Film also features 'Candyman' star Tony Todd and 'Dawn of the Dead' actor Ken Foree

By Clark Collis
January 07, 2019 at 11:00 AM EST

Get Out writer-director Jordan Peele and Candyman star Tony Todd are two of the movie notables interviewed in a new documentary called Horror Noire: A History of Black Horror, EW can exclusively reveal. Horror Noire is based on the book of the same name by Dr. Robin R. Means Coleman and takes a critical look at a century of genre films that by turns utilized, caricatured, exploited, sidelined, and embraced both black filmmakers and black audiences. Horror Noire is the first original feature documentary from Shudder and will premiere exclusively on the horror- and thriller-streaming service Feb. 7 after special screening events in New York and Los Angeles earlier in the month.

Other interviewees featured in the film include directors Ernest Dickerson (Bones), Rusty Cundieff (Tales from the Hood), and Tina Mabry (Mississippi Damned) and actors Paula Jai Parker (Tales from the Hood), and Ken Foree (Dawn of the Dead). Horror Noire is directed by Xavier Burgin, executive produced by Dr. Robin R. Means Coleman, author-educator Tananarive Due, Fangoria Editor-in-Chief Phil Nobile Jr and Kelly Ryan of Stage 3 Productions, and is produced and co-written by Ashlee Blackwell and Danielle Burrows.

“After I saw Oscar winner Jordan Peele’s Get Out, I created a UCLA class around Black Horror called The Sunken Place,” said Due, in a statement. “The text I recommended was Dr. Robin R. Means Coleman’s Horror Noire: Blacks in American Horror Films from the 1890s to the Present. So I was so thrilled to help bring this story to life on the screen. Horror Noire is about the history of black horror films, but it’s also a testament to the power of representation and how horror is such a visceral way to fight racial trauma: our real pain and fear, but from a safer distance — while we get stronger.”

“The horror genre is daring, unflinching pedagogy,” said Coleman. “It is like a syllabus of our social, political, and racial world. The horror film is fascinating if for no other reason than that it prides itself on snuggling up next to the taboo, while confounding our sense of good and evil, the monstrous and divine, and the sacred and profane. It is one of the most intrepid of entertainment forms in its scrutiny of our humanity and our foibles. It is my sincere hope that Horror Noire will spark fierce debate and trigger even more exacting, nuanced explorations into the power of horror.”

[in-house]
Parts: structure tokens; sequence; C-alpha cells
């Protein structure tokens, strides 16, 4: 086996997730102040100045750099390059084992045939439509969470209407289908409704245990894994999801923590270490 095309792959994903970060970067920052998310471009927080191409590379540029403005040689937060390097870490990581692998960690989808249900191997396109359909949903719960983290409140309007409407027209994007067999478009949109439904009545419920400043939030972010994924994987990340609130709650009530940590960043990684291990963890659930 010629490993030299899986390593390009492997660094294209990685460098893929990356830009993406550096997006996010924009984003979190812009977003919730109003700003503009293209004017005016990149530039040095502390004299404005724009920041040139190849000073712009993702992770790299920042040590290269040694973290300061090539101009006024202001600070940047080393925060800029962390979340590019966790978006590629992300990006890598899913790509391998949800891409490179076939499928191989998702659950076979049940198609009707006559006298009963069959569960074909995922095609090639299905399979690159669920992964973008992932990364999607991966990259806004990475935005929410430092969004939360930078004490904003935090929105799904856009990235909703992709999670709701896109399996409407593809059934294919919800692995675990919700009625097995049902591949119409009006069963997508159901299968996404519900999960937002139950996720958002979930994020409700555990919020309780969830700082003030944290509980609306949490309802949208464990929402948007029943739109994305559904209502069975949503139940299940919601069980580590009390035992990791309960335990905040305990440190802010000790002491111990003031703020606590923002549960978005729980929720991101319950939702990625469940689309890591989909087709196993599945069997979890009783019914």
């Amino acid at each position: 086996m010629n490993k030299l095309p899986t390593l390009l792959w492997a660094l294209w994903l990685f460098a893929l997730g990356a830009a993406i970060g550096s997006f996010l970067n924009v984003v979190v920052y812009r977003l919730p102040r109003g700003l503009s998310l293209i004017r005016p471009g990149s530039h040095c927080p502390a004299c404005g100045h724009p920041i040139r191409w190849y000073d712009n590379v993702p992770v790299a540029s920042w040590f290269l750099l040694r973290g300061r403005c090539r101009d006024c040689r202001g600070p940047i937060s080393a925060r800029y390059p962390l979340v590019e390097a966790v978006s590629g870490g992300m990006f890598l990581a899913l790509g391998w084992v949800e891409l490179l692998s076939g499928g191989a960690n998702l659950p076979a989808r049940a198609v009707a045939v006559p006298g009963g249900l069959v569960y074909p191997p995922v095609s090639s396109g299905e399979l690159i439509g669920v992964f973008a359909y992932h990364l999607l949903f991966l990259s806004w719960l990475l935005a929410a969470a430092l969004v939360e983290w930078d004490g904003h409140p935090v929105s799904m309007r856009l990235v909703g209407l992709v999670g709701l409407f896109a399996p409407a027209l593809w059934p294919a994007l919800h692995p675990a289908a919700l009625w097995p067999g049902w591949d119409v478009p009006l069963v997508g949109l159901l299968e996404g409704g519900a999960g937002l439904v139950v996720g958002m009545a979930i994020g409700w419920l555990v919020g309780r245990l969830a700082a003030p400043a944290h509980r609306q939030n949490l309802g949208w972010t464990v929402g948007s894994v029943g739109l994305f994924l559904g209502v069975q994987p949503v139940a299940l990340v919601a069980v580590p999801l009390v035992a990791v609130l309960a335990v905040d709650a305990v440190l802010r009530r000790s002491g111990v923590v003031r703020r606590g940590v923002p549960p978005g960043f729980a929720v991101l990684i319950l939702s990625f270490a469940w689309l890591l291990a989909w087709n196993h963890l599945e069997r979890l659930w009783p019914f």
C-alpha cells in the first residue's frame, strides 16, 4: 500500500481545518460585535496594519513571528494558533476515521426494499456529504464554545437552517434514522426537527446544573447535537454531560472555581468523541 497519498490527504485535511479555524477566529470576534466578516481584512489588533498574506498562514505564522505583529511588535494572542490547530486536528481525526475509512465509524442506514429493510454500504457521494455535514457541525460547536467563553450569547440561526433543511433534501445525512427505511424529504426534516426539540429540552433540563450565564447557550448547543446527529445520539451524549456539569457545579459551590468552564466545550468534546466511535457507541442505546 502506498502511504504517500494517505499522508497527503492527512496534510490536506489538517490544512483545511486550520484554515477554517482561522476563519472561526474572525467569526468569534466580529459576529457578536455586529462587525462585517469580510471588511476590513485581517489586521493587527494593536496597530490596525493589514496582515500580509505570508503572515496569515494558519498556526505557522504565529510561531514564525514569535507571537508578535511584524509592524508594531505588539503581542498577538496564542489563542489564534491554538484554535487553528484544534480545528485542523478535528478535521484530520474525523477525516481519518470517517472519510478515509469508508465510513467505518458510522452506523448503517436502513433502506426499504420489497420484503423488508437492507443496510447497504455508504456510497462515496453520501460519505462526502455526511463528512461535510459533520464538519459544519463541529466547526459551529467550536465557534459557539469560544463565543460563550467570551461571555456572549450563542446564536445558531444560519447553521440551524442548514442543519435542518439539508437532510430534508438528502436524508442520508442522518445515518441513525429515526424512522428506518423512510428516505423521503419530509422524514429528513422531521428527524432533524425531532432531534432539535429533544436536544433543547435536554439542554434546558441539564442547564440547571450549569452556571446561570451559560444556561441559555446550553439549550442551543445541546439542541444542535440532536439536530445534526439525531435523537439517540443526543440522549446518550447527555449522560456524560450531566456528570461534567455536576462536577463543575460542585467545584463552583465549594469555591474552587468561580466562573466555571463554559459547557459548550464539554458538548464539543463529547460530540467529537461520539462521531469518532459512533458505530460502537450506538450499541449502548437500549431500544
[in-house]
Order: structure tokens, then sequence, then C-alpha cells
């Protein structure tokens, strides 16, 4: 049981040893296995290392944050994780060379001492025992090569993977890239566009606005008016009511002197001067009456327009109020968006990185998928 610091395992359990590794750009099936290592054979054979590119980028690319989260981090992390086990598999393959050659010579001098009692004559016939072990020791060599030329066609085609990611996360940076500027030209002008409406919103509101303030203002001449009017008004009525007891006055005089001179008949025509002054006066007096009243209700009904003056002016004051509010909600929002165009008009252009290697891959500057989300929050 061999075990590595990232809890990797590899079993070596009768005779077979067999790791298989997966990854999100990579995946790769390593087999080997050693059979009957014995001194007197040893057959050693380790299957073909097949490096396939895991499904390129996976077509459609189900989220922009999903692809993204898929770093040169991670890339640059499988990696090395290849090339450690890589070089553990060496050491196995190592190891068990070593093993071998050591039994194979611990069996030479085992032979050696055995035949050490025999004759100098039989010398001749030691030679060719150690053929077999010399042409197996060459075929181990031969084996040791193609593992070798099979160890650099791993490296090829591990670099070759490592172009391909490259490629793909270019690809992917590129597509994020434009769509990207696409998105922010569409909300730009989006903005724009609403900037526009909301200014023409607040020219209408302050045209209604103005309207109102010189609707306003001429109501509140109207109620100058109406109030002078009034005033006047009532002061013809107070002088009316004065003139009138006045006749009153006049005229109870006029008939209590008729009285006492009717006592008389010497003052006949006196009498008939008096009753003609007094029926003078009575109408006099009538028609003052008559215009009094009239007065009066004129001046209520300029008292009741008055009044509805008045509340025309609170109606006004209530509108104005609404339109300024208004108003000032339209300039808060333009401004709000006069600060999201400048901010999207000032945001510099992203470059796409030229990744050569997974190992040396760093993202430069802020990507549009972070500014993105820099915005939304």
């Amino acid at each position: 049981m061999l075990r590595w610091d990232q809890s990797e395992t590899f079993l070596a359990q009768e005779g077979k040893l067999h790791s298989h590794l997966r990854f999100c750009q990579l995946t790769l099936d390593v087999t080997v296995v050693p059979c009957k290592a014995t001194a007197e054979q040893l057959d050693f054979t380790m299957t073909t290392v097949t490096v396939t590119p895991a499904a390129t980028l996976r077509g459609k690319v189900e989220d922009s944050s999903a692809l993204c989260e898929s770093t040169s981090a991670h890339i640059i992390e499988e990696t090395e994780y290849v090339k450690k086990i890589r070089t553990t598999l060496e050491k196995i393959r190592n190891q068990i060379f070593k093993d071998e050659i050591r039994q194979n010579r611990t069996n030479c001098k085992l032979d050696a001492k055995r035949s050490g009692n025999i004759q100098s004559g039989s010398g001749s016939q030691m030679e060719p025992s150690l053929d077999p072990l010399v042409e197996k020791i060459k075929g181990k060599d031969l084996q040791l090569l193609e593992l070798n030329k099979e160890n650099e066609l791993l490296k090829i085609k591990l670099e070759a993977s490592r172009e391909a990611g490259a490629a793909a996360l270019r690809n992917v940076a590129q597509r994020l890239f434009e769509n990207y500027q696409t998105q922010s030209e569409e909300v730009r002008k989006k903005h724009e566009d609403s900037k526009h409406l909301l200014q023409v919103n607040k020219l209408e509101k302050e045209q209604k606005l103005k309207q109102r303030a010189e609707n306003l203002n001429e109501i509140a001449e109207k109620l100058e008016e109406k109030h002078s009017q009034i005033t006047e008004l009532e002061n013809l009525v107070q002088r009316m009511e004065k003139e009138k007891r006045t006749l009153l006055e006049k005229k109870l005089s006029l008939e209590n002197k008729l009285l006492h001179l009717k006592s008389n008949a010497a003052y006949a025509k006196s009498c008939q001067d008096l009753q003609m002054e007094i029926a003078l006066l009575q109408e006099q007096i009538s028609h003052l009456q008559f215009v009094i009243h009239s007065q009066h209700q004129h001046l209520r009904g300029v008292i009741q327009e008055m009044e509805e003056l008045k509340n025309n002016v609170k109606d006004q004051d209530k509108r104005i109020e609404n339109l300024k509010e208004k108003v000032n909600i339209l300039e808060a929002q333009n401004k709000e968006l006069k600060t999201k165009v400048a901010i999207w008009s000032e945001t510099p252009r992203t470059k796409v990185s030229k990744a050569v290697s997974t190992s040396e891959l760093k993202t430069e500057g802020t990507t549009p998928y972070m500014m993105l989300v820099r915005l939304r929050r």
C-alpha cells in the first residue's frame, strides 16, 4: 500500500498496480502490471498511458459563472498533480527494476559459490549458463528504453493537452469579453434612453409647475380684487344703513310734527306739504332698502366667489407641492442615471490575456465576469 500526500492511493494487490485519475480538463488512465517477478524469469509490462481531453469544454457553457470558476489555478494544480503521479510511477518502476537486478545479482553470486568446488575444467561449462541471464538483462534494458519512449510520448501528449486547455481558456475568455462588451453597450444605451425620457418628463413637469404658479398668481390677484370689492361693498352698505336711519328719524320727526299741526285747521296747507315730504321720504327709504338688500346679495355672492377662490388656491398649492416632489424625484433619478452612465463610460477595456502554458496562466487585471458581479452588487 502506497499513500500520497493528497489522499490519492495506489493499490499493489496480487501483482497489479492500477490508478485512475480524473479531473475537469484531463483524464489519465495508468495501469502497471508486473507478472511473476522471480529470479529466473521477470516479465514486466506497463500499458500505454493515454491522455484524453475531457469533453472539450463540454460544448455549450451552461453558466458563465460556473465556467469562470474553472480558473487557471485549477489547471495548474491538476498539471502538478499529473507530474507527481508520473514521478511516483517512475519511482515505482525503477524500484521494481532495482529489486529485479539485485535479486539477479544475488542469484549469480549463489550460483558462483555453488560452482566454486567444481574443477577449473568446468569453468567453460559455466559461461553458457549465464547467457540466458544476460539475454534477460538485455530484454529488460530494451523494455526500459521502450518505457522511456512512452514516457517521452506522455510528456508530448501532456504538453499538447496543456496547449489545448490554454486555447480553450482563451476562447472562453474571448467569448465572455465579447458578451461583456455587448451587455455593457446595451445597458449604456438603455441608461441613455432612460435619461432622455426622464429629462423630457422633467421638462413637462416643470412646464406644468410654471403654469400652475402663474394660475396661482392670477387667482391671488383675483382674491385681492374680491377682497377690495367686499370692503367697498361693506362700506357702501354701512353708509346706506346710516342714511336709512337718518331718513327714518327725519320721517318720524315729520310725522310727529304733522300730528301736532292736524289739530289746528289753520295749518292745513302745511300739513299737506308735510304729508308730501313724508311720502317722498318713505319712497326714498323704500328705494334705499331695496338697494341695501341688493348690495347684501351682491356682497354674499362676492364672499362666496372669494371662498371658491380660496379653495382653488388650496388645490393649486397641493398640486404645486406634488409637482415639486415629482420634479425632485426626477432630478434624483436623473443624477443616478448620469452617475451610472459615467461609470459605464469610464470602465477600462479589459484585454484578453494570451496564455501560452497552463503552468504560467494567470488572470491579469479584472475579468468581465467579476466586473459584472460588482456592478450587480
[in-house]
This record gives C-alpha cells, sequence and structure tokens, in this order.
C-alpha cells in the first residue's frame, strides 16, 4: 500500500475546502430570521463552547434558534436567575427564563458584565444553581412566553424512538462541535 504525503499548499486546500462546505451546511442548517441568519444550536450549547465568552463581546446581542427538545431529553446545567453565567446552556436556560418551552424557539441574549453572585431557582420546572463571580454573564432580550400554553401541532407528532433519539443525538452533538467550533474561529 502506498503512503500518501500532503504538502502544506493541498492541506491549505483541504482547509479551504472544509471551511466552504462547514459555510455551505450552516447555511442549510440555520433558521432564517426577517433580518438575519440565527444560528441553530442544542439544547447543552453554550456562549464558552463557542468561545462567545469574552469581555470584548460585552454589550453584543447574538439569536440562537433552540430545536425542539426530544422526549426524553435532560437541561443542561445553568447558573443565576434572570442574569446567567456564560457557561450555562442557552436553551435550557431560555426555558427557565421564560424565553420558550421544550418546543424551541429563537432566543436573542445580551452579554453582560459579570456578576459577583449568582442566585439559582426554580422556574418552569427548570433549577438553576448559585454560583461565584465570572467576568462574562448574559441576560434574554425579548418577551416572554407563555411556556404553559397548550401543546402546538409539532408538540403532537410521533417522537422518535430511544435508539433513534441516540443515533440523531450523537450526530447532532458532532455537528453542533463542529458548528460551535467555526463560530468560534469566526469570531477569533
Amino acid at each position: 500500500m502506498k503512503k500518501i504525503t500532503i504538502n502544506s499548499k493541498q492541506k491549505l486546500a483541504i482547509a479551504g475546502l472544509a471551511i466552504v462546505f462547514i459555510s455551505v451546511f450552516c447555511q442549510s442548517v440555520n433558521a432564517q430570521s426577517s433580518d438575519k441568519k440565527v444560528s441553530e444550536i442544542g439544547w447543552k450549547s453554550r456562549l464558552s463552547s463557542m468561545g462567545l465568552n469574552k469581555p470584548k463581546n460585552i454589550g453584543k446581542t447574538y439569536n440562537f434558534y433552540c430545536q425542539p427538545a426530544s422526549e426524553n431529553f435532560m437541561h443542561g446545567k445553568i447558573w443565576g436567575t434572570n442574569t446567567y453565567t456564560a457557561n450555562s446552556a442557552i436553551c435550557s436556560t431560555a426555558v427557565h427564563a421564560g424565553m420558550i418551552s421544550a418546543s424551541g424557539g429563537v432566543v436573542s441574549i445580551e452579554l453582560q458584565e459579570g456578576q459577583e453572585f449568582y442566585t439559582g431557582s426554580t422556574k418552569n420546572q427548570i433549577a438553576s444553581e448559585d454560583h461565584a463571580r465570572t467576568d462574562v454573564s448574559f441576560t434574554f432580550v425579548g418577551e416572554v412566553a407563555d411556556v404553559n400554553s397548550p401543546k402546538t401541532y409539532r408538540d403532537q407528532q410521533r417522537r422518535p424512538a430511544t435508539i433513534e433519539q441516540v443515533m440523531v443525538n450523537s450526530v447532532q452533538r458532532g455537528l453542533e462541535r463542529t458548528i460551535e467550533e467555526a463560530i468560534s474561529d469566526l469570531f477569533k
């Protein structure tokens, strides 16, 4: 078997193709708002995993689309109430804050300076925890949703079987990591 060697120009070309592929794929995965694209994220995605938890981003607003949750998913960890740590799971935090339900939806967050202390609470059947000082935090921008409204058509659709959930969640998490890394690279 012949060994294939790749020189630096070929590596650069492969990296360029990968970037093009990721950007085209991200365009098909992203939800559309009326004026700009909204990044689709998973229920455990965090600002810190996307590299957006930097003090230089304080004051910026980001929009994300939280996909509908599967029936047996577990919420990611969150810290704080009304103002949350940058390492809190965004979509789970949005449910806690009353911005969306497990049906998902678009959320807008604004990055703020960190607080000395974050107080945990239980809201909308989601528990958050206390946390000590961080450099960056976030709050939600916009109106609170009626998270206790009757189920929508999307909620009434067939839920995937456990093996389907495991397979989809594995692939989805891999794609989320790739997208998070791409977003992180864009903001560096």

“There are messages of humanity and survival that Black storytellers and performers have been expressing in horror since the genre’s beginning,” said Ashlee Blackwell, a producer and co-writer of Horror Noire and founder of Graveyard Shift Sisters, a website dedicated to the topic of black women in horror. “It’s been an exciting journey to work with a team to bring this once hidden history to life and out of the shadows.”

Horror Noire is an important and timely documentary that explores an overlooked part of the horror genre that’s only just beginning to get the attention it deserves,” said Shudder’s general manager, Craig Engler. “We’re honored and thrilled to help bring this project to life and share it with the world.”

Ahead of debuting on Shudder, Horror Noire will have its world premiere Feb. 1, in collaboration with Beyond Fest and the American Cinematheque at the Egyptian Theater in Hollywood, CA, headlining two days of screenings with special guests, in celebration of black horror. Details on the event at the Egyptian will be available soon at the American Cinematheque website.  On Feb. 4, Horror Noire will have its east coast premiere at the Brooklyn Academy of Music, followed by a panel conversation featuring Due, Blackwell, filmmaker R. Shanea Williams, and comics writer Greg Anderson Elysee. The film will screen on a double bill with Rusty Cundieff’s 1995 film Tales from the Hood. Tickets for this special event will be on sale Jan. 7 at the BAM wesbite.

Exclusively watch the trailer for Horror Noire above and see the documentary’s poster by Gary Pullin, below.

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